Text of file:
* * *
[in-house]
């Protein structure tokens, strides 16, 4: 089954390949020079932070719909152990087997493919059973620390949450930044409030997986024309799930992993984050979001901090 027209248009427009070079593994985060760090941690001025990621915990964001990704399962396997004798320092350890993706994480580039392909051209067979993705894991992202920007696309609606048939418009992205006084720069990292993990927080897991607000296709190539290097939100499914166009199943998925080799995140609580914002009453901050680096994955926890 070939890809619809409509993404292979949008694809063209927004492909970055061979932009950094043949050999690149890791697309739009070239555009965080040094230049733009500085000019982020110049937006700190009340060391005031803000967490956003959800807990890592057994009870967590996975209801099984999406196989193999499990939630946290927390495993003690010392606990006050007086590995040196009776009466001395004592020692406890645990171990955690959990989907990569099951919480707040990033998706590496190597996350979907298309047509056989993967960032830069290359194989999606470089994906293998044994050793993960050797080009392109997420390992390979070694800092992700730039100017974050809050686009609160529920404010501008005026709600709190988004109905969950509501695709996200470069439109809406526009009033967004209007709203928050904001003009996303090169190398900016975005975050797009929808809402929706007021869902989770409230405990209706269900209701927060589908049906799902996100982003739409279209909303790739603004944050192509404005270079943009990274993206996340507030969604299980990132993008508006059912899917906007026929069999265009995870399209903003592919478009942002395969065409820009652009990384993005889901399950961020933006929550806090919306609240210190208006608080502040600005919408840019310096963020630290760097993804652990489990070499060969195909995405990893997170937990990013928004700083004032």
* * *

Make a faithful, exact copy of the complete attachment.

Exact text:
[in-house]
């Protein structure tokens, strides 16, 4: 089954390949020079932070719909152990087997493919059973620390949450930044409030997986024309799930992993984050979001901090 027209248009427009070079593994985060760090941690001025990621915990964001990704399962396997004798320092350890993706994480580039392909051209067979993705894991992202920007696309609606048939418009992205006084720069990292993990927080897991607000296709190539290097939100499914166009199943998925080799995140609580914002009453901050680096994955926890 070939890809619809409509993404292979949008694809063209927004492909970055061979932009950094043949050999690149890791697309739009070239555009965080040094230049733009500085000019982020110049937006700190009340060391005031803000967490956003959800807990890592057994009870967590996975209801099984999406196989193999499990939630946290927390495993003690010392606990006050007086590995040196009776009466001395004592020692406890645990171990955690959990989907990569099951919480707040990033998706590496190597996350979907298309047509056989993967960032830069290359194989999606470089994906293998044994050793993960050797080009392109997420390992390979070694800092992700730039100017974050809050686009609160529920404010501008005026709600709190988004109905969950509501695709996200470069439109809406526009009033967004209007709203928050904001003009996303090169190398900016975005975050797009929808809402929706007021869902989770409230405990209706269900209701927060589908049906799902996100982003739409279209909303790739603004944050192509404005270079943009990274993206996340507030969604299980990132993008508006059912899917906007026929069999265009995870399209903003592919478009942002395969065409820009652009990384993005889901399950961020933006929550806090919306609240210190208006608080502040600005919408840019310096963020630290760097993804652990489990070499060969195909995405990893997170937990990013928004700083004032």